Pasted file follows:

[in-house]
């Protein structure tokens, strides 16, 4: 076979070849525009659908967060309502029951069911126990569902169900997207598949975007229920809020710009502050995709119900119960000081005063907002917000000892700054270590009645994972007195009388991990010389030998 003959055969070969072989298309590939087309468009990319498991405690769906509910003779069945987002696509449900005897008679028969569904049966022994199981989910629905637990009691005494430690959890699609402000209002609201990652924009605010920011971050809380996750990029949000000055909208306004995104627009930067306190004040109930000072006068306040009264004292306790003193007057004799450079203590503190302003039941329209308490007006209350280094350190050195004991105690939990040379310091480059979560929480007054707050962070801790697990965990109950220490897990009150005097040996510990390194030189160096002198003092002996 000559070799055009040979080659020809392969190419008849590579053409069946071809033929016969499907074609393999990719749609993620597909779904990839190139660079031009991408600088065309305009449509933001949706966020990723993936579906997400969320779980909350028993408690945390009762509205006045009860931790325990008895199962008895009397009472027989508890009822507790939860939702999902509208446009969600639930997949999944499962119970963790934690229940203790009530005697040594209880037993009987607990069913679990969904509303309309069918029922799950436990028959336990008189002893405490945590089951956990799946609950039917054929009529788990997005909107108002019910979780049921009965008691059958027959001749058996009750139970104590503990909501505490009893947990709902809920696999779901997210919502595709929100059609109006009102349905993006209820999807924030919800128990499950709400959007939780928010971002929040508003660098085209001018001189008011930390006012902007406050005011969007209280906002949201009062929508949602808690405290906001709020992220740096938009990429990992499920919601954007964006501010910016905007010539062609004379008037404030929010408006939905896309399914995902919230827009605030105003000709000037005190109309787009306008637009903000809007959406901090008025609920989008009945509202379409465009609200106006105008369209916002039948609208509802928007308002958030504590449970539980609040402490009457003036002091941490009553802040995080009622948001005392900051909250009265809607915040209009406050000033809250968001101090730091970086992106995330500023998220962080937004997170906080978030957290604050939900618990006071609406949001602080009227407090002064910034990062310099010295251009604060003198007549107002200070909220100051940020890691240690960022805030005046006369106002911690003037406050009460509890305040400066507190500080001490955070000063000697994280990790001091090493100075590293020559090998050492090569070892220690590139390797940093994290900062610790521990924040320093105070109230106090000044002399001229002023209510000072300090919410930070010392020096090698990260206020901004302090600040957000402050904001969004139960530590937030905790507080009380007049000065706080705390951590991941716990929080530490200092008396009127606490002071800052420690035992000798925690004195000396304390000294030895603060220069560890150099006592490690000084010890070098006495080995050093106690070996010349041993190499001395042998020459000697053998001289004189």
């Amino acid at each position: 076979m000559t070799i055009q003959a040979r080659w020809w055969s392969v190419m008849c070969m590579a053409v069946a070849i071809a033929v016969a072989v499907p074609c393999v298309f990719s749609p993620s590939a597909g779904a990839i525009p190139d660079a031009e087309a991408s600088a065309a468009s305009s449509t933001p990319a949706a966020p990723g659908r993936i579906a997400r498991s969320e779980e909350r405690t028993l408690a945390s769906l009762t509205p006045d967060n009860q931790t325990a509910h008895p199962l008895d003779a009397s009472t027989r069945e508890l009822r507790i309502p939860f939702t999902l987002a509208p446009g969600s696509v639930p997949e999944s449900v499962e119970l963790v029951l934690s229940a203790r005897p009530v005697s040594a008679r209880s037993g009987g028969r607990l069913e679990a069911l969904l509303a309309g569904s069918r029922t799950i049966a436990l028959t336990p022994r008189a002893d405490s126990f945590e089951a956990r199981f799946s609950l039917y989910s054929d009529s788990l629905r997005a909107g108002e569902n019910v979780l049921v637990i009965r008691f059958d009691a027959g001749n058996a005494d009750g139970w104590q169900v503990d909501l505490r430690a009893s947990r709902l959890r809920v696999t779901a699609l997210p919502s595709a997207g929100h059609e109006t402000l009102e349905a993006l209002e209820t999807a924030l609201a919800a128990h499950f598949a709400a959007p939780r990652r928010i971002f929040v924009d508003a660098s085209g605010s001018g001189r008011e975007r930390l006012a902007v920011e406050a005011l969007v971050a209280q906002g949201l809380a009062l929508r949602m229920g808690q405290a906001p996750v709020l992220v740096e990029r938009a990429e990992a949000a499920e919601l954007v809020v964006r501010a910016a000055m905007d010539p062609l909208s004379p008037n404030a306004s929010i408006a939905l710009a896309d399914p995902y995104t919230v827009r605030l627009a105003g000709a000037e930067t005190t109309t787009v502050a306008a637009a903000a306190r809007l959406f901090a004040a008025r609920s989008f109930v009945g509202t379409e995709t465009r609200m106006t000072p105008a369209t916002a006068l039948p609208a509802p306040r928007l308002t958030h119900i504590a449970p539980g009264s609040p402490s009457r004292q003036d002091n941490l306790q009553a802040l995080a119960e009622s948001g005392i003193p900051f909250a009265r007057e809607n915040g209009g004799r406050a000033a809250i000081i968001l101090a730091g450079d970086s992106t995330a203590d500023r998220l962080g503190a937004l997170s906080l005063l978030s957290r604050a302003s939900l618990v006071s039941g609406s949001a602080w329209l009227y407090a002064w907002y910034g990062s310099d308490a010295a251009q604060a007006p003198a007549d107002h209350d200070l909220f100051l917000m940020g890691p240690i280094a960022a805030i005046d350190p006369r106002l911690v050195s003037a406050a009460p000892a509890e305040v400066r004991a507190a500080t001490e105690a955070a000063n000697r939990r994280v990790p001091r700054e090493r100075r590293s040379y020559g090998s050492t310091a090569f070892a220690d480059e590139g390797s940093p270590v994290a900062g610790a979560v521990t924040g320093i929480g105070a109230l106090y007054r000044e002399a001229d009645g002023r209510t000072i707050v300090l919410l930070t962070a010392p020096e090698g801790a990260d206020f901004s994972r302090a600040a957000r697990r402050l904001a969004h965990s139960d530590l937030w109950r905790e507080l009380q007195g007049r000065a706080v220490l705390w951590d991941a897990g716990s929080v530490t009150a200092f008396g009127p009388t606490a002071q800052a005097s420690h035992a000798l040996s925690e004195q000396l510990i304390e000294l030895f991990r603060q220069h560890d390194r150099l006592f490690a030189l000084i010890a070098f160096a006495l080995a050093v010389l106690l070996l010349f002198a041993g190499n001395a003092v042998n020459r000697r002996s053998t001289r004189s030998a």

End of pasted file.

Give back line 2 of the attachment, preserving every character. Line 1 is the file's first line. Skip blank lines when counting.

């Protein structure tokens, strides 16, 4: 076979070849525009659908967060309502029951069911126990569902169900997207598949975007229920809020710009502050995709119900119960000081005063907002917000000892700054270590009645994972007195009388991990010389030998 003959055969070969072989298309590939087309468009990319498991405690769906509910003779069945987002696509449900005897008679028969569904049966022994199981989910629905637990009691005494430690959890699609402000209002609201990652924009605010920011971050809380996750990029949000000055909208306004995104627009930067306190004040109930000072006068306040009264004292306790003193007057004799450079203590503190302003039941329209308490007006209350280094350190050195004991105690939990040379310091480059979560929480007054707050962070801790697990965990109950220490897990009150005097040996510990390194030189160096002198003092002996 000559070799055009040979080659020809392969190419008849590579053409069946071809033929016969499907074609393999990719749609993620597909779904990839190139660079031009991408600088065309305009449509933001949706966020990723993936579906997400969320779980909350028993408690945390009762509205006045009860931790325990008895199962008895009397009472027989508890009822507790939860939702999902509208446009969600639930997949999944499962119970963790934690229940203790009530005697040594209880037993009987607990069913679990969904509303309309069918029922799950436990028959336990008189002893405490945590089951956990799946609950039917054929009529788990997005909107108002019910979780049921009965008691059958027959001749058996009750139970104590503990909501505490009893947990709902809920696999779901997210919502595709929100059609109006009102349905993006209820999807924030919800128990499950709400959007939780928010971002929040508003660098085209001018001189008011930390006012902007406050005011969007209280906002949201009062929508949602808690405290906001709020992220740096938009990429990992499920919601954007964006501010910016905007010539062609004379008037404030929010408006939905896309399914995902919230827009605030105003000709000037005190109309787009306008637009903000809007959406901090008025609920989008009945509202379409465009609200106006105008369209916002039948609208509802928007308002958030504590449970539980609040402490009457003036002091941490009553802040995080009622948001005392900051909250009265809607915040209009406050000033809250968001101090730091970086992106995330500023998220962080937004997170906080978030957290604050939900618990006071609406949001602080009227407090002064910034990062310099010295251009604060003198007549107002200070909220100051940020890691240690960022805030005046006369106002911690003037406050009460509890305040400066507190500080001490955070000063000697994280990790001091090493100075590293020559090998050492090569070892220690590139390797940093994290900062610790521990924040320093105070109230106090000044002399001229002023209510000072300090919410930070010392020096090698990260206020901004302090600040957000402050904001969004139960530590937030905790507080009380007049000065706080705390951590991941716990929080530490200092008396009127606490002071800052420690035992000798925690004195000396304390000294030895603060220069560890150099006592490690000084010890070098006495080995050093106690070996010349041993190499001395042998020459000697053998001289004189």